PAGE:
John Eustis, DelDOT’s contracting officer, gives other rueful examples: “A bidder may not have rounded correctly, which brings the value of the bid bond below the required 10 percent. We must, under state law, throw out the bid. I’ve had some bid bonds as little as 11 cents too low. It may be 9.9999 percent, but it’s still not 10 percent. This type of mistake doesn’t happen very often any more because bidders know I mean business and because we’ve tried to make the bidding process as idiot-proof as possible. I once had a very wise man tell me: ’You can make things idiot-proof, but you can’t make them fool-proof.’”
Eustis got another shock recently.
“The most unusual bid I’ve ever received was when a person chose not to use the contract document which we require,” he said. “Instead, he wrote his bid prices on the face of our advertisement which listed the items and quantities. I sent him a letter quoting the specification requiring our forms.”
If such mistakes happen, Eustis said, they’re generally on smaller contracts.
“A bidder may multiply incorrectly, for instance, changing the value of a bid on an equipment contract where you’re buying 20 dump trucks,” he said. “Errors may be as simple as someone just truncating, making 96.78 to be 96.7 rather than 96.8.”
How do contractors react when a bid, in effect, is “bounced”?
“You may get ranting and raving for a few minutes but they eventually just accept it,” Eustis said.
Sense and Cents
The state of Maryland will correct simple, obvious errors where the contractor’s intent is absolutely clear.
“Common sense obviously prevails,” said Maryland Highway Administration’s Russell. “If they added an extra zero inside the bid for an item which should be $10, but their extension [unit price times quantity] on the face of the bid is apparent and obvious, we will go with what they first said for the extension price.
“However, there are times when bidders do not add up their items correctly or forget to include an item in their totals, bidding $1 million, for instance, instead of $1.5 million. They won’t be disqualified but they can lose their bid and be in second place. We have to make that tragic phone call and show them where the error occurred. They cannot correct the bid, and, if an item is left blank, we do not let them add it in. When we install our electronic bidding system, it will greatly reduce such mistakes.”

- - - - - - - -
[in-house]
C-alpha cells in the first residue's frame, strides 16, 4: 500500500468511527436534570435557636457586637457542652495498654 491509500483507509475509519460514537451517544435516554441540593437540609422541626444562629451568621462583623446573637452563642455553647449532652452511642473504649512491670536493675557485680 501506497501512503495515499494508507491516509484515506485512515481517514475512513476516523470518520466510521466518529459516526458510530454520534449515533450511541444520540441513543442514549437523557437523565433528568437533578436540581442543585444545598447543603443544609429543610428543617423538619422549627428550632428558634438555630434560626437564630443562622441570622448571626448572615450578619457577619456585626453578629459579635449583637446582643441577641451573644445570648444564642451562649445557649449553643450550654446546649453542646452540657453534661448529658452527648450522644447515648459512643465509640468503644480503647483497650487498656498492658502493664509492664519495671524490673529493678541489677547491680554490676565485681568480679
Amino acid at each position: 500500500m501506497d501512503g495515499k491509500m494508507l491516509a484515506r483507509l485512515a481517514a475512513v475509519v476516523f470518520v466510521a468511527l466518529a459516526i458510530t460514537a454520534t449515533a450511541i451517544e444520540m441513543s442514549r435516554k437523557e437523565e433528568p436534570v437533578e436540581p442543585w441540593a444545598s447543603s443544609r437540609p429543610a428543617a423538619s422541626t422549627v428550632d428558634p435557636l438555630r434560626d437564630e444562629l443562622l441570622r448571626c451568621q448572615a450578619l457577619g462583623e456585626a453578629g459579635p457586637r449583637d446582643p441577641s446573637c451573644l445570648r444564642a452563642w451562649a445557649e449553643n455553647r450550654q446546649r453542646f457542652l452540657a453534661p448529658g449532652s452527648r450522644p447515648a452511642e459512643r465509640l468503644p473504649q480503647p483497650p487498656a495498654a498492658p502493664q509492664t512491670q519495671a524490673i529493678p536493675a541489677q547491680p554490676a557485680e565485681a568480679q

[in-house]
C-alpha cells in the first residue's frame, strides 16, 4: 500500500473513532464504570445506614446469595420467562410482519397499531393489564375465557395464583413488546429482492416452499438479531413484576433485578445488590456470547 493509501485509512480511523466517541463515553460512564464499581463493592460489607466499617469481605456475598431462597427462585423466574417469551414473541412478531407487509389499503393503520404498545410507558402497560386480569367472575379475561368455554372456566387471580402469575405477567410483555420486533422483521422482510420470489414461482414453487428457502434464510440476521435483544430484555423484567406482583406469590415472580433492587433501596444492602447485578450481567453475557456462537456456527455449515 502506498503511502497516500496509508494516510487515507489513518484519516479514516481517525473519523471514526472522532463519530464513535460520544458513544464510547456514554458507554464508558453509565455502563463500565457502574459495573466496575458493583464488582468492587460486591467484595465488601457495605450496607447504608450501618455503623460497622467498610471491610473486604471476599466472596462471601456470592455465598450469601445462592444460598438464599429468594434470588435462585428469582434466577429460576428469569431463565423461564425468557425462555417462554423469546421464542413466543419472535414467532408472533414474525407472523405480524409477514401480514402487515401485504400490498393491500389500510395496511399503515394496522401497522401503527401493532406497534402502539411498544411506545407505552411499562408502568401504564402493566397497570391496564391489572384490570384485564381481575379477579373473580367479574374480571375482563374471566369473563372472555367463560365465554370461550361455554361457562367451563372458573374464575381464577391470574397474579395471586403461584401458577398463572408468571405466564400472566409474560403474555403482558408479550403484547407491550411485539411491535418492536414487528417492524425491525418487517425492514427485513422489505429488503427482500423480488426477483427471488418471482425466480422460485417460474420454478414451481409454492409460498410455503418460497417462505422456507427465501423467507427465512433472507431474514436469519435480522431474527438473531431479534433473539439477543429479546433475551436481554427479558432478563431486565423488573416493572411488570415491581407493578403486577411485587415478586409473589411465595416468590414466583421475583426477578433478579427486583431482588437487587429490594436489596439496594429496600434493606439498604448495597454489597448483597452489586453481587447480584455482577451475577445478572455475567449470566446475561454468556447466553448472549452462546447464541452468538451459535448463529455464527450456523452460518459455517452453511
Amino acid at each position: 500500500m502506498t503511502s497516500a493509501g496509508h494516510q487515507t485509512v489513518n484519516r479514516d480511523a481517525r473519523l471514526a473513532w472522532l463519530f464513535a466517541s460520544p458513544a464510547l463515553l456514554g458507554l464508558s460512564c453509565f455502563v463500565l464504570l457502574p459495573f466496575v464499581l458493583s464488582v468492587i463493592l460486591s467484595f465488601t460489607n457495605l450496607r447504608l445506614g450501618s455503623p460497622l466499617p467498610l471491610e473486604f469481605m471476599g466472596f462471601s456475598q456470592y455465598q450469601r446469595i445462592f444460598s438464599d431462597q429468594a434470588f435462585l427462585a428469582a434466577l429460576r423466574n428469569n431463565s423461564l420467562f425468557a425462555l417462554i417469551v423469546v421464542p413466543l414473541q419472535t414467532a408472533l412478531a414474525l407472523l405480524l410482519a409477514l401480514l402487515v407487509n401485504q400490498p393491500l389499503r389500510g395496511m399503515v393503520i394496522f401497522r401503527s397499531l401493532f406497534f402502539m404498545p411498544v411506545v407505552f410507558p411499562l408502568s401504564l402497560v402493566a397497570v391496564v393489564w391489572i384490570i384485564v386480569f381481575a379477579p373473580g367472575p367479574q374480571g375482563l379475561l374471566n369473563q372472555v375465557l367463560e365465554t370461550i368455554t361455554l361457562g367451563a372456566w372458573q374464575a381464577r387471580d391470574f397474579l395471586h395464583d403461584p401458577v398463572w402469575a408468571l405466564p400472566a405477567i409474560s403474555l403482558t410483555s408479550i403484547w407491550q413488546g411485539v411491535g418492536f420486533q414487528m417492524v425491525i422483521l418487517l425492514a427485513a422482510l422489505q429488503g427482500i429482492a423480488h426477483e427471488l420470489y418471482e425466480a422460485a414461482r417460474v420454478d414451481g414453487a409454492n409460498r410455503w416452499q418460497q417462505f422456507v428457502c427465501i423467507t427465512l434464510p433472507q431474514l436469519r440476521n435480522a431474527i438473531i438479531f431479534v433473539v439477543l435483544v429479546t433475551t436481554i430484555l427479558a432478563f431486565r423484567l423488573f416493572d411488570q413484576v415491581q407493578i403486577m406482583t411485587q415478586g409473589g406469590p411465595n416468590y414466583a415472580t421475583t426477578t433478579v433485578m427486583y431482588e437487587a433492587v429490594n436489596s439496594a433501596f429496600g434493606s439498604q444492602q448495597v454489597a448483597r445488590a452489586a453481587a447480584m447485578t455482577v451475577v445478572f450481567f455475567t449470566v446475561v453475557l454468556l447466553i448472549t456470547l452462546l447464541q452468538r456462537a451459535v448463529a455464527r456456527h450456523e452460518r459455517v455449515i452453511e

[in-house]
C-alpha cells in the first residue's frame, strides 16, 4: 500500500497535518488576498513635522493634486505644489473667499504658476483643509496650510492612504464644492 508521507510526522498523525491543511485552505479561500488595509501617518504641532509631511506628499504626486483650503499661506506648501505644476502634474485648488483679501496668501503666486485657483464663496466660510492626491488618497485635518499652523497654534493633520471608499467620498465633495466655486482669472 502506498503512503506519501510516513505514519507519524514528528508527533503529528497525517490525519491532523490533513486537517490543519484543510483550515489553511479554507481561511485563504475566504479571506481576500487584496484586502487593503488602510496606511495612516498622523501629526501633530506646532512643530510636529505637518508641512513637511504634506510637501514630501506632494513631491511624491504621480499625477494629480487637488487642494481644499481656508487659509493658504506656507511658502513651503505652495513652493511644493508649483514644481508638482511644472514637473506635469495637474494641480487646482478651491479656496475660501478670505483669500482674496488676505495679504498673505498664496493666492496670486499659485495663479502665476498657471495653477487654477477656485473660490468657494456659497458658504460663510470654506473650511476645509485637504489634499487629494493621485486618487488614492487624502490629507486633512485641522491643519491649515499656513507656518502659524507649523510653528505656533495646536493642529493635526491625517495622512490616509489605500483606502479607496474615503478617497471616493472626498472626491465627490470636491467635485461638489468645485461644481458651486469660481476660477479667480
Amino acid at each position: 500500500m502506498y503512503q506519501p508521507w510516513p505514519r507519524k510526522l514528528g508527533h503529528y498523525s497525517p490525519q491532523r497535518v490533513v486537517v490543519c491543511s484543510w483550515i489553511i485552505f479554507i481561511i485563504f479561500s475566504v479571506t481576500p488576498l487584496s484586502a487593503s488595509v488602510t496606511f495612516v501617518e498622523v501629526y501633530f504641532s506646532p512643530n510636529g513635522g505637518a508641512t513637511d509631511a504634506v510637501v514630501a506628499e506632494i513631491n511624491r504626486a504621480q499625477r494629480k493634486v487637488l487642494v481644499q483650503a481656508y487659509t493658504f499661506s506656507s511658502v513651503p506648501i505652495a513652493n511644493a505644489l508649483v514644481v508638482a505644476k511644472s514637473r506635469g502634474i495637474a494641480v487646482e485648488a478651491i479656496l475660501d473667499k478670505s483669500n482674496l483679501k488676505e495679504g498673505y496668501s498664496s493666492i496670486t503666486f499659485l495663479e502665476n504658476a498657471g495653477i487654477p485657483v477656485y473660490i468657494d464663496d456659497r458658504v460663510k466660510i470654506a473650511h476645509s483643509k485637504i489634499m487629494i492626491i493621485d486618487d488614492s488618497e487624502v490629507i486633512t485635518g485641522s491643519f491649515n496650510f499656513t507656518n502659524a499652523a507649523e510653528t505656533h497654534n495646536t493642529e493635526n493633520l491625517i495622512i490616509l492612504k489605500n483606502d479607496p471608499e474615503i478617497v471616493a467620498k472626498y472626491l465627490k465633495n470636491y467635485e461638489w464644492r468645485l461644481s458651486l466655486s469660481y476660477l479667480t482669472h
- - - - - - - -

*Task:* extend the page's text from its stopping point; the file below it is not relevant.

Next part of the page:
Bids are based on quantity –– so many tons of hot mix, or cubic yards of concrete –– a contractor has to add and multiply correctly.
Juanita Moore, manager of contract administration for the Florida DOT (FDOT) in Tallahassee, FL, for the past 11 years, said transposition errors, such as typing 123 instead of 213, occasionally happen, though electronic bidding makes them rare.
Catching the Train
Completing bids, and making the deadline, can be nerve wracking for contractors, especially when it becomes a last-minute rush. Sometimes they miss the train.
If the bidder is even a minute late, the bid isn’t accepted.
“We had more last minute stuff seven or eight years ago before we utilized computer technology so extensively,” Moore said. “Contractors would bring all their bids to Tallahassee. You would hear the screeching of brakes in the parking lot if they got in before our 10:30 a.m. deadline. I’ve had some show up at 10:35. Too bad. Now, because of advancements in our computer technology, we allow contracts to submit bids at any of our district offices, so everyone is usually on time.”
Moore said she “really enjoys seeing the bids come in on time and then traveling around the state seeing the highways being built; it’s very satisfying when you see them completed after the whole process.”
Commented Charles Johnson, contractual services manager with the FDOT: “Occasionally, we’ve had people come in late with bids, like 3:01 p.m. instead of the 3 p.m. deadline. We receive them, but we can’t consider them. If they hand us the bids, they’re ours and become public record but they won’t be considered. If they don’t hand it to us, that’s okay, too. They may make a fuss, but they understand it because another time they may be the vendor that’s on time when the other vendor comes in late.
“When you’re sitting on the other side of the table from eight vendors which have put theirs in on time, and one comes in late, they’ll watch you. You better NOT accept it. We have to make sure that we’re very, very consistent.”
(Johnson’s department advertises all its projects on the Internet. It also will soon be able to receive proposals electronically, on a system installed last April, as well as by mail.)
“We have an audible signal at 12 noon on Thursdays, which is our deadline for submitting bids,” said Maryland’s Russell. “Once the tone sounds, we don’t accept bids under any circumstances. It’s too late, even if a bidder is running down the street, has a flat tire or his mother died. It wouldn’t be fair to the other bidders to accept a proposal after the deadline.”
Missouri’s Line in the Sand
“The contract process is very prescribed,” commented Bob Brendel, outreach coordinator, project development, for the Missouri DOT (MoOT) in Jefferson City, MO.
“When you’re dealing with public funds, you want to make sure there’s no window left open, which would hint that there’s any impropriety at all. Anytime you’re bound by law to take a low bid, the person who was second-low thinks there must be something wrong with the guy who was low. You have to eliminate all those questions by following a very rigid process.”
Brendel said any number of things can invalidate a bid in Missouri, including failing to sign a bid or signing it in pencil.
Asked how such errant bidders react, Brendel said, “We get all sorts of responses. However, you can’t negotiate with somebody during the bid process because, as soon as you do that, somebody else can say ’I made a mistake, too, and I would like my opportunity.’ You have to have a line in the sand somewhere, and set a baseline.”
Brendel said, “There is somewhat of a sense of urgency during the bid process. The planning process takes years, and, quite often, on very large jobs, the construction process can also take years. When you get to that stage where you’re ready to award a contract, it’s kind of the light at the end of the tunnel. You finally see something being implemented which has been envisioned for awhile.”